It’s also important that we look for joy wherever we can find it. To that end, here is a photo I took exactly a month ago today, when our world was a much different place.
It was another weird and wacky winter in Vancouver. Daffodils in January. The coldest February ever (since they started to keep records in 1937). The driest March since 1992 (which does not bode well for wildfire season).
Hello, climate change.
April, thank goodness, was blessedly normal.
April is cherry blossom season in Vancouver. The last of the blossoms are still in bloom, but they will be gone in a few days, I’m sure.
To celebrate the season this year, another public art installation was put up in the same square as last year’s Underbrellas. I don’t know what this year’s umbrellas are called, but I’m calling them the pretty pink parasols.
Is this not the wettest, coldest spring ever?
I know, I know. I have no right to complain considering how many parts of the country are experiencing their longest winter in decades. Southern Ontario is in the grips of an ice storm as we speak, Edmonton has broken a 44-year record with 167 consecutive overnight lows below 0 °C, and Calgary’s forecast is for 10 to 20 centimetres of snow.
I have absolutely no right to complain.
And yet, I am. See the dark clouds in this photo? That’s what the skies in Vancouver have looked like for the better part of this winter and our oh-so-cold spring.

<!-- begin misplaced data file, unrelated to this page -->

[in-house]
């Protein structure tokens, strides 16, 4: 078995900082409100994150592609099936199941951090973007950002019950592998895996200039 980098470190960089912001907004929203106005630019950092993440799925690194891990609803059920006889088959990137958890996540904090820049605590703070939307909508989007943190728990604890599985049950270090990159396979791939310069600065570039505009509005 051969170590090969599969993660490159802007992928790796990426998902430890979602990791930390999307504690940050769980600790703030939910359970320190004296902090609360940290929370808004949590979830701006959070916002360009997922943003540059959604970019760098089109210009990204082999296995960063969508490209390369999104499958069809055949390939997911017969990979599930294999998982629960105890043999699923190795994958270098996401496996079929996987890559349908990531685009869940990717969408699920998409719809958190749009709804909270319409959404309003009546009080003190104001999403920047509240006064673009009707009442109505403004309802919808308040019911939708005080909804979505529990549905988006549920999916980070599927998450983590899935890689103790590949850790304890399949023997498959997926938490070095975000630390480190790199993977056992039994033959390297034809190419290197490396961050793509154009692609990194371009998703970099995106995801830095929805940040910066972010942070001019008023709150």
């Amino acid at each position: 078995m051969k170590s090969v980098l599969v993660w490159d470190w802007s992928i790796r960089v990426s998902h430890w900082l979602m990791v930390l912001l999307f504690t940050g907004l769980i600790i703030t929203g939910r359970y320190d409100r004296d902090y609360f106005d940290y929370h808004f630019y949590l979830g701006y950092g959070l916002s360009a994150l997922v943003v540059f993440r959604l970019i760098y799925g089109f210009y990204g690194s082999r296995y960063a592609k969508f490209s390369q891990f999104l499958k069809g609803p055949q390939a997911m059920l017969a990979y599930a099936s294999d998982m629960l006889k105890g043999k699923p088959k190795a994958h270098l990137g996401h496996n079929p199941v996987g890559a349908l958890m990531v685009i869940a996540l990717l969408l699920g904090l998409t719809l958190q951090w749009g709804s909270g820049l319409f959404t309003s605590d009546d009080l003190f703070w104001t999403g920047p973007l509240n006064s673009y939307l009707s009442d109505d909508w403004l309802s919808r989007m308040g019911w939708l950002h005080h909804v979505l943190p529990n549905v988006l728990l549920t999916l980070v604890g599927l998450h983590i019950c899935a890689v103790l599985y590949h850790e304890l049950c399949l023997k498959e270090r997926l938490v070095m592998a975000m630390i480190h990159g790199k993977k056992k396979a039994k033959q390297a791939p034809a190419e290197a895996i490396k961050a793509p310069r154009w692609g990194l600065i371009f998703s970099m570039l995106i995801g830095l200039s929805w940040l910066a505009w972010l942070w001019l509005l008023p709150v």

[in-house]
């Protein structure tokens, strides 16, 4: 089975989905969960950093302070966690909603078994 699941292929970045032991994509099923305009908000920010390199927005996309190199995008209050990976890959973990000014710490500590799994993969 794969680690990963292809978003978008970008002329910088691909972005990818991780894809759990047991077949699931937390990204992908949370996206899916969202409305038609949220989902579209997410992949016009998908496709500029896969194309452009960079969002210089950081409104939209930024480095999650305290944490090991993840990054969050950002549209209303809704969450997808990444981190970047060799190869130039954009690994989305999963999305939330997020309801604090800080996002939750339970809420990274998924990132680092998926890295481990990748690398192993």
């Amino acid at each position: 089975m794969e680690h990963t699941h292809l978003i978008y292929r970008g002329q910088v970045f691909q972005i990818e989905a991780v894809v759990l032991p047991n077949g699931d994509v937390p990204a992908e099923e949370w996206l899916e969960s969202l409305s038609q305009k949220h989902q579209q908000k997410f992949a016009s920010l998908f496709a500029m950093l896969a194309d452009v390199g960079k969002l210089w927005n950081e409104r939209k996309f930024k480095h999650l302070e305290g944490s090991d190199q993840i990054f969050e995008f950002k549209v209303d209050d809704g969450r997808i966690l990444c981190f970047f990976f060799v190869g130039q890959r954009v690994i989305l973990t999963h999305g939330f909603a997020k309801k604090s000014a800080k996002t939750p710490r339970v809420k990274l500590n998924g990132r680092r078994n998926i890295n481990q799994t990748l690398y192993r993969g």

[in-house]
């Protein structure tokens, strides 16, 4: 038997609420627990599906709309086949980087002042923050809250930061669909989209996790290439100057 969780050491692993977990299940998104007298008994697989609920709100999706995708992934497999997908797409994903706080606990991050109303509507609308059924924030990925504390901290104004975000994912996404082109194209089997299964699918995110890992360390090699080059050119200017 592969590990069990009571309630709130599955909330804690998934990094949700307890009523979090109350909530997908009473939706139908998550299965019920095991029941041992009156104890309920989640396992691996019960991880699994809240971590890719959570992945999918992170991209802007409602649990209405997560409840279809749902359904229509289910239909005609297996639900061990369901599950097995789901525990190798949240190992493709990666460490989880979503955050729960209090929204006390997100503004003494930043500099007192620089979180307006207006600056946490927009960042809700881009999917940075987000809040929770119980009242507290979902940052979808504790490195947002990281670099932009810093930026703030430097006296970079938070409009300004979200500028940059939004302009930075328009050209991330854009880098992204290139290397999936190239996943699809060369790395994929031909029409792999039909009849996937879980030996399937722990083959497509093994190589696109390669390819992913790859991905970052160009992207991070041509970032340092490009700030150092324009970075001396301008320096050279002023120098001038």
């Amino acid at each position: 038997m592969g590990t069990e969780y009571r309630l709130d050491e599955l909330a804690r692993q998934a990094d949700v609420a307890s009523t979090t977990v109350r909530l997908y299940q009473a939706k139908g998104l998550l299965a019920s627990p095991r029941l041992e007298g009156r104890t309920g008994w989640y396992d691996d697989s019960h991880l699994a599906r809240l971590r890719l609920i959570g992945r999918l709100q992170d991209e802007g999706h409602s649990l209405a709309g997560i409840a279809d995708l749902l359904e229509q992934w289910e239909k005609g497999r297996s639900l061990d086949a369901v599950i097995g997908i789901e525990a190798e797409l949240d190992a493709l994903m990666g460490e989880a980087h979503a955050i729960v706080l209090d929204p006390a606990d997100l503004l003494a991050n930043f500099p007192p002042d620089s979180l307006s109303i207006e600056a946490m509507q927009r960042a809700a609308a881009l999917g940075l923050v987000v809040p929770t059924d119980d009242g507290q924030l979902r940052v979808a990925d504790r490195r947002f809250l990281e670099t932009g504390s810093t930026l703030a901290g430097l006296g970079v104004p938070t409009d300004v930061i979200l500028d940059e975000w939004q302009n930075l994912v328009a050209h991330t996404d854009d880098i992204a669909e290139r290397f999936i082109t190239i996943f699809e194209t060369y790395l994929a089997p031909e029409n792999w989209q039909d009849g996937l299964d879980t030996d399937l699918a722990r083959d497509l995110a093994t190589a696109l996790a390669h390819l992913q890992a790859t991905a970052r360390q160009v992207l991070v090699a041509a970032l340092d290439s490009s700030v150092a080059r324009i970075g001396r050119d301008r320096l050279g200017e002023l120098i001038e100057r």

I’m posting this photo because these daffodils have been the one bright spot for me this spring. They appeared about a month ago along the seawall in English Bay, a new addition courtesy the Vancouver Parks Board. I love that they were planted in the middle of the grass, rather than set off in some flower bed somewhere.
Nothing says April like a crowd of daffodils.
Except in Canada, I suppose, where nothing says April like one last blast of winter.
I feel a bit cruel posting this photo, but, well, it does reflect the reality of what it’s like to live in Vancouver.
Vancouver in February = crocuses.
I feel cruel because my friends in Halifax and Boston are struggling to keep up with all the snow shovelling and my friends in Toronto and New York are facing endless days of sub-Arctic temperatures ― all while Vancouver is experiencing a non-winter.
And now, on top of all that, we get an early spring.
I saw daffodils in bloom in Stanley Park on New Year’s Day. The snow drops made their first appearance about ten days later. The crocuses have been up for weeks, and I saw the first cherry blossoms on February 11 ― about two weeks earlier than most years ― and they’re now in full bloom. Last weekend I even saw a flowering rhododendron.
And all this past week I’ve noticed the magnolia trees are starting to blossom. I have never seen magnolia flowers appear so early ― the trees typically bloom in April.